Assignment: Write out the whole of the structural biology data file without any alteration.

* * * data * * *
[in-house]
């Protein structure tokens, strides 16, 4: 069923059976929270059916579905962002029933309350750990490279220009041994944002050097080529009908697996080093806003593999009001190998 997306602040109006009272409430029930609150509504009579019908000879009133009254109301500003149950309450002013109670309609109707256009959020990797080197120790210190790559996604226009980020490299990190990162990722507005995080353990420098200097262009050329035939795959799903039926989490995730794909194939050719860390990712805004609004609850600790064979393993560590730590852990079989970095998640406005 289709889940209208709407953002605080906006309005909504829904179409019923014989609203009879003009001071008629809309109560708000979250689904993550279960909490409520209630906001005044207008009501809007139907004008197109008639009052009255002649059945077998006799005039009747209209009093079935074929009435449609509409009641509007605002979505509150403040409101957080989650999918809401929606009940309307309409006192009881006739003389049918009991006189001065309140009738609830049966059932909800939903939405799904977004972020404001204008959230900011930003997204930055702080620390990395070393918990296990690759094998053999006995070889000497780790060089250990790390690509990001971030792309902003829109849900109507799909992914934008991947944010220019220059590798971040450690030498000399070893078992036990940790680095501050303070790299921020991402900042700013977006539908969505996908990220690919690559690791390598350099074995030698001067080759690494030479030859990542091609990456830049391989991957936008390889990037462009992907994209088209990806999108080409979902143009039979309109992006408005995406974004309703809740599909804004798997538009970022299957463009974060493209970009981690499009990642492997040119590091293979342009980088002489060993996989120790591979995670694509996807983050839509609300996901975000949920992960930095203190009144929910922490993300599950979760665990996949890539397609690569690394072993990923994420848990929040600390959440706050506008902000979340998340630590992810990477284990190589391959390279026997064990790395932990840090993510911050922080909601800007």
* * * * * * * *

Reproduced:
[in-house]
């Protein structure tokens, strides 16, 4: 069923059976929270059916579905962002029933309350750990490279220009041994944002050097080529009908697996080093806003593999009001190998 997306602040109006009272409430029930609150509504009579019908000879009133009254109301500003149950309450002013109670309609109707256009959020990797080197120790210190790559996604226009980020490299990190990162990722507005995080353990420098200097262009050329035939795959799903039926989490995730794909194939050719860390990712805004609004609850600790064979393993560590730590852990079989970095998640406005 289709889940209208709407953002605080906006309005909504829904179409019923014989609203009879003009001071008629809309109560708000979250689904993550279960909490409520209630906001005044207008009501809007139907004008197109008639009052009255002649059945077998006799005039009747209209009093079935074929009435449609509409009641509007605002979505509150403040409101957080989650999918809401929606009940309307309409006192009881006739003389049918009991006189001065309140009738609830049966059932909800939903939405799904977004972020404001204008959230900011930003997204930055702080620390990395070393918990296990690759094998053999006995070889000497780790060089250990790390690509990001971030792309902003829109849900109507799909992914934008991947944010220019220059590798971040450690030498000399070893078992036990940790680095501050303070790299921020991402900042700013977006539908969505996908990220690919690559690791390598350099074995030698001067080759690494030479030859990542091609990456830049391989991957936008390889990037462009992907994209088209990806999108080409979902143009039979309109992006408005995406974004309703809740599909804004798997538009970022299957463009974060493209970009981690499009990642492997040119590091293979342009980088002489060993996989120790591979995670694509996807983050839509609300996901975000949920992960930095203190009144929910922490993300599950979760665990996949890539397609690569690394072993990923994420848990929040600390959440706050506008902000979340998340630590992810990477284990190589391959390279026997064990790395932990840090993510911050922080909601800007």